Third funding projects
The central goal of our project is to establish surface plasmon polariton (SPP) directional propagation by a chiral hybrid inorganic/organic system (HIOS). For this a plasmonic antenna-wire system is assembled on a HIOS consisting of a two-dimensional transition metal dichalcogenide and matched conjugated organic molecules. In this model system we will study chirality and circular dichroism on a molecular scale in fundamental HIOS. Furthermore, we will explore concepts for ultra-compact chirality sensors.
Joint DFG-NSFC project: Hybrid nanostructures based on protein-assembly driven by carbohydrate-protein interactions
PIs: Prof. Dr. Yan Lu (HZB/UP) and Prof. Guosong Chen (Fudan University, China)
By combining the expertise of Lu’s group from HZB/UP in synthesis of hybrid structures and Chen’s group from Fudan University in assembly of protein systems, we aim to develop new hybrid materials based on protein-assembly structures. Both groups have collaborated together for the development of new protein assemblies based on carbohydrate-protein interactions since 2013. Meditated by the small molecule, protein assembled into highly-ordered and uniform structures, including microtubules, 2D nanosheets, crystals etc. However, the mechanism of the above strategy has not been totally understood. In addition, the use of protein assemblies as template/carrier for the formation of hybrid materials with controlled shape has not been reported yet. This will make big progress for the synthesis and possible applications of protein-based hybrid nanostructures, giving strong impact in this field.
Lithium-sulphur (Li/S) battery cells already achieve gravimetric energy densities of up to 400 Wh/kg and are clearly superior to conventional lithium-ion batteries in this respect. Especially flight applications benefit from this advantage and first demonstration projects use Li/S batteries as storage and for the electric propulsion of pseudo-satellites. With the growing market of unmanned aerial vehicles for civil applications (modern agriculture, drug transport), the demand for light, powerful batteries is also increasing.
The use of Li/S cells (350 to 450 Wh/kg) in these aircraft would double the independent flight time compared to lithium-ion cells (150 to 250 Wh/kg), thus allowing significant cost savings and a wider range of applications for the user. However, the low level of technological maturity has so far prevented a broad application of Li/S cells. In addition, little is known about the factors influencing the performance and other application-relevant properties of the cells, so that there is also a need for scientific research. The focus on Li/S cells with a particularly high power density would also lead to a considerable shortening of feedback loops in material development. Thus, especially the improvement in performance holds great potential for bringing Li/S storage technology in general to market maturity more quickly.
The overall objective of the project is therefore to improve the performance of Li/S cells and to demonstrate extended flight time in a prototype flight application. Innovations in cell design, electrode layout and electrolyte system are the solutions to this objective.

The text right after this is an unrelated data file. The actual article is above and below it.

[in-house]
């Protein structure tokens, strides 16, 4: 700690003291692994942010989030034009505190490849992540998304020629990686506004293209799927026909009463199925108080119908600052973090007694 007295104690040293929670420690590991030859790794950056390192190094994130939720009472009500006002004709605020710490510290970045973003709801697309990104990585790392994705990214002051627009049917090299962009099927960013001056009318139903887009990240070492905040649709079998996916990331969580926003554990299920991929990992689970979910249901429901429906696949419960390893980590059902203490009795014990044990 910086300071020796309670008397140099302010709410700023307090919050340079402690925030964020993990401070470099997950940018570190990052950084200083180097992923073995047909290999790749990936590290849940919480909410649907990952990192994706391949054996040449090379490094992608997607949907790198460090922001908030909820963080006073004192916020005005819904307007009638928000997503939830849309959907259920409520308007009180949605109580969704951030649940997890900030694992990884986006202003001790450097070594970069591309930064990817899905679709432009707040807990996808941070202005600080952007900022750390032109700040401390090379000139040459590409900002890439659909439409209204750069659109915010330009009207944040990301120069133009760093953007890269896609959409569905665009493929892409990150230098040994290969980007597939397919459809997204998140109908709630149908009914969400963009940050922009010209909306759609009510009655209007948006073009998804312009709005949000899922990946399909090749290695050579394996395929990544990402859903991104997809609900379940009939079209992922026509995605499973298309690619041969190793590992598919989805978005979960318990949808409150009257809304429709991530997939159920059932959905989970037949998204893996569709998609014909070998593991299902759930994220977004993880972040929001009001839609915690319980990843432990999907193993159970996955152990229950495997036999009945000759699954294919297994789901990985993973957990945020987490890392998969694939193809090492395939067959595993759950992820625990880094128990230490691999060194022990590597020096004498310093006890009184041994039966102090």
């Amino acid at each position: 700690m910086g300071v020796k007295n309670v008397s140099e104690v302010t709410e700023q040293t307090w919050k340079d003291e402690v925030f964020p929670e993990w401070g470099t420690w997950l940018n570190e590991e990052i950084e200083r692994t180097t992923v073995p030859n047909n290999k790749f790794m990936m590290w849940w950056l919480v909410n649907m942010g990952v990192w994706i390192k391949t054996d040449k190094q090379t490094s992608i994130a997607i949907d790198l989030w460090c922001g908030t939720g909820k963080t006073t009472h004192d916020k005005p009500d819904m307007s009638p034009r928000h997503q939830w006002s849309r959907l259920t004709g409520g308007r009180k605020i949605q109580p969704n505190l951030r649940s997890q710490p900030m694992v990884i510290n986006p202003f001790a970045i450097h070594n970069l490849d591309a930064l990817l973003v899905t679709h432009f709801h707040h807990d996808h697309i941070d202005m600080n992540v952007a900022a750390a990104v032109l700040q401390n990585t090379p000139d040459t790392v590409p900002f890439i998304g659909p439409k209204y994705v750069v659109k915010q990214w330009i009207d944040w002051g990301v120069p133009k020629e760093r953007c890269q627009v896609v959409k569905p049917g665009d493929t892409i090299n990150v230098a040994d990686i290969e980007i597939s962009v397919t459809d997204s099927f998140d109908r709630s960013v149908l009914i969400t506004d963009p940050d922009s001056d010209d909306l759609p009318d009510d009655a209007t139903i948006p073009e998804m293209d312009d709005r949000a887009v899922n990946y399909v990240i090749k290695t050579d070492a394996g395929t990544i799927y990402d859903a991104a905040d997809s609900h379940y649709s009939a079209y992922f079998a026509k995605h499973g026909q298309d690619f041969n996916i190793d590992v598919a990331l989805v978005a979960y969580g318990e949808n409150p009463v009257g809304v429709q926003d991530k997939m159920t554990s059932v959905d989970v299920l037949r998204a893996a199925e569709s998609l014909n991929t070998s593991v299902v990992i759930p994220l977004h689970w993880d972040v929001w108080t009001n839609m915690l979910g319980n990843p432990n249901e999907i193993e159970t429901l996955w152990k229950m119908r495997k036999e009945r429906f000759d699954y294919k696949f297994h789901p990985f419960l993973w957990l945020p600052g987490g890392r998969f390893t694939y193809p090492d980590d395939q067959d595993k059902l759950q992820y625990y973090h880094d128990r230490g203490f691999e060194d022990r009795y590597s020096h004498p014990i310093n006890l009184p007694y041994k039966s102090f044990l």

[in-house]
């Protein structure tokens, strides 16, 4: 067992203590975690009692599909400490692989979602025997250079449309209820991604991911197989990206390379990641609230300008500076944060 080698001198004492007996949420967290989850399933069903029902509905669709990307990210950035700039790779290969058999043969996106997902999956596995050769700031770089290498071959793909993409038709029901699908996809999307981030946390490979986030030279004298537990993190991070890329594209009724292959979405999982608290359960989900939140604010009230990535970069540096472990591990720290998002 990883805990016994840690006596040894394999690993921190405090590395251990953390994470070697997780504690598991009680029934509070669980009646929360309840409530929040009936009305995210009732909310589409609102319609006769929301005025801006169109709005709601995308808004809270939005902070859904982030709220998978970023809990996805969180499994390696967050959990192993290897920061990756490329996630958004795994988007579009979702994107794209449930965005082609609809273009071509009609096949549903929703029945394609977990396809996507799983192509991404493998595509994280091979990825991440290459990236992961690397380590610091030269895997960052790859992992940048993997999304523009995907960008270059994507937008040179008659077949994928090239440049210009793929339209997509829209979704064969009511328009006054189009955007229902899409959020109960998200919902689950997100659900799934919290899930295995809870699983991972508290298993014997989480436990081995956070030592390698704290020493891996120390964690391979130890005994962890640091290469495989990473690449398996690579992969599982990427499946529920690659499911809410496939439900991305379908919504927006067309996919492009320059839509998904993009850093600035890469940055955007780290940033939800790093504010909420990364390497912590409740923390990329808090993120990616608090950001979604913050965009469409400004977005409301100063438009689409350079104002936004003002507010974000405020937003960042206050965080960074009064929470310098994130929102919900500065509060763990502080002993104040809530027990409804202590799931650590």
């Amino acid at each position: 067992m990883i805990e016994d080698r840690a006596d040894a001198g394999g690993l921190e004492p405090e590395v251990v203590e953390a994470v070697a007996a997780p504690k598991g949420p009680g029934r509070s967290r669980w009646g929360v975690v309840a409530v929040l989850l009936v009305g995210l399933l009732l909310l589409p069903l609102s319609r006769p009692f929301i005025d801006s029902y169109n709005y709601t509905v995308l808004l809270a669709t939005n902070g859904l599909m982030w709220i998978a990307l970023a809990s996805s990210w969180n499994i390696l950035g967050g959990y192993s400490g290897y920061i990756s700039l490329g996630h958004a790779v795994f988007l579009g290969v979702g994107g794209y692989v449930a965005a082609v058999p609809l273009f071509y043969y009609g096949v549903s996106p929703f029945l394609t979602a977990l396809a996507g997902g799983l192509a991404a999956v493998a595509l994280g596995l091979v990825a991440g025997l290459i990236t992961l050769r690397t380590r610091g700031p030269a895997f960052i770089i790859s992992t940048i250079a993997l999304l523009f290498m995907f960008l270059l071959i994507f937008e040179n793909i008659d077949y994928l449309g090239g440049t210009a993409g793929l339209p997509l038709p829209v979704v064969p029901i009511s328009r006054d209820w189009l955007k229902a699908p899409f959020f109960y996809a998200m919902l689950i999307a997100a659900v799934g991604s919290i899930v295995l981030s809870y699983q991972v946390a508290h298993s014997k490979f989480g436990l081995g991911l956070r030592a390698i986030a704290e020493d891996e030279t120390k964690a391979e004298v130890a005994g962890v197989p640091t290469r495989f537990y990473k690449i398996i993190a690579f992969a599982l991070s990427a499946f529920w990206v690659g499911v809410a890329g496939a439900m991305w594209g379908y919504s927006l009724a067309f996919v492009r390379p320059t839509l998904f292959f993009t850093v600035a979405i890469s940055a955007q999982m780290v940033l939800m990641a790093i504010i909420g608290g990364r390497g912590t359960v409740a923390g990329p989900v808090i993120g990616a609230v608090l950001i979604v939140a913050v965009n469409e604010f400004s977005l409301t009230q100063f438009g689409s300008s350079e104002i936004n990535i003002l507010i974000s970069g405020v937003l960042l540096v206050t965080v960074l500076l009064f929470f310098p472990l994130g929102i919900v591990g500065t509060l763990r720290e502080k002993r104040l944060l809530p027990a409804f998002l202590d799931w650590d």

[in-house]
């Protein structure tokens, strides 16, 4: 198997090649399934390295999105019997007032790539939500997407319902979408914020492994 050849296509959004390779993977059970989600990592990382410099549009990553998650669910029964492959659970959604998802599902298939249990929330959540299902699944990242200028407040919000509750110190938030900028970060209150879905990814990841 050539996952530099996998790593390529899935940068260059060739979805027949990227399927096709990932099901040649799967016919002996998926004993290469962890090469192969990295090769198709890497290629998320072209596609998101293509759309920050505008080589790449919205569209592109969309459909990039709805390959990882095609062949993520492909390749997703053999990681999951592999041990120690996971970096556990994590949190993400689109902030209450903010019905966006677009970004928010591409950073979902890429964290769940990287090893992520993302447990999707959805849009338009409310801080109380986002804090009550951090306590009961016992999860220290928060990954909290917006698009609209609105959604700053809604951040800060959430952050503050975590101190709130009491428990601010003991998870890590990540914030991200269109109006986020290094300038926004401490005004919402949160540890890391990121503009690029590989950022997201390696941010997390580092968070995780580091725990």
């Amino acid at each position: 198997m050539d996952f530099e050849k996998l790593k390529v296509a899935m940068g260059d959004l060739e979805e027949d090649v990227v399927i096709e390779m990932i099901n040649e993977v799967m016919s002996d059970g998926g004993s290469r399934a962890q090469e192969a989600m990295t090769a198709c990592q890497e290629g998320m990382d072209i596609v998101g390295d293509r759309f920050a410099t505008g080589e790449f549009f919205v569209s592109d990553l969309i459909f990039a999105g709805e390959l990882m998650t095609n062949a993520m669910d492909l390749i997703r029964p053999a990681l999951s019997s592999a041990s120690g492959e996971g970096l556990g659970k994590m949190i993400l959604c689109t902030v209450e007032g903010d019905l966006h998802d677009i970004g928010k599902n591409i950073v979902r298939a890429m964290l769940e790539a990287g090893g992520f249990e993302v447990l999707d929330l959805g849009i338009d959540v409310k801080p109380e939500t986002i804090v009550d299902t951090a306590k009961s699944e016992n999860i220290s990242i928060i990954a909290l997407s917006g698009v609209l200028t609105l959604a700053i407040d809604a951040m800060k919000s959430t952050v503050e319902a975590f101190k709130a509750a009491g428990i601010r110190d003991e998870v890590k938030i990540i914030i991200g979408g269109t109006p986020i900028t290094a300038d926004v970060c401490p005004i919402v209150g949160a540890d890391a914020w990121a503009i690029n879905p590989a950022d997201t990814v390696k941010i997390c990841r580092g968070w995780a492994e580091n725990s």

In this project, we propose the electrochemical construction, operando characterization as well as theoretical modeling of a conductive, flexible and free-standing cathode with the polymer poly(4-(thiophen-3-yl) benzenethiol) (PTBT) as sulfur host material for lithium sulfur (Li-S) batteries. In particular, PTBT can be deposited on the surface of nickel foam by an electropolymerization method, which enables the application of a highly porous and binder-free cathode for Li-S batteries. Sulfur can be copolymerized with a PTBT film through inverse vulcanization to form highly crosslinked copolymer P(S-PTBT), in which the feed sulfur is chemically bonded to the thiol groups of PTBT. By applying a novel in-house developed operando setup that can perform more than three different measurements simultaneously while the cell is in operation, we plan to gain mechanistic knowledge about important reaction steps, e.g., the process that chemically bonds the sulfur to the polymer backbone during electrochemical oxidation. In particular, UV/vis-, Raman-, and impedance-spectroscopy in combination with either X-ray imaging or small angle scattering will be used.
The experiments will be tightly linked to extensive modeling and simulations efforts on electronic and molecular scales: We will study the stability and the electronic/molecular structure of the sulfur covalently bonded to the thiol-containing neutral and charged polymers using state-of-the-art exchange-correlation functionals in density functional theory (DFT). In order to elucidate the structure-performance relationship of the proposed cathodes, we will compare operando analysis such as UV/vis spectroscopy directly with results from DFT calculations and DFT-optimized, classical molecular dynamics (MD) simulations.
Hence, by the combination of synthesis, operando analysis and simulation, we aim to gain a better mechanistic understanding of the energy storage processes and structure-property-function relationships in this system. This knowledge will be used for a continuous improvement of material parameters that enhance the electrochemical performance next-generation Li-S batteries.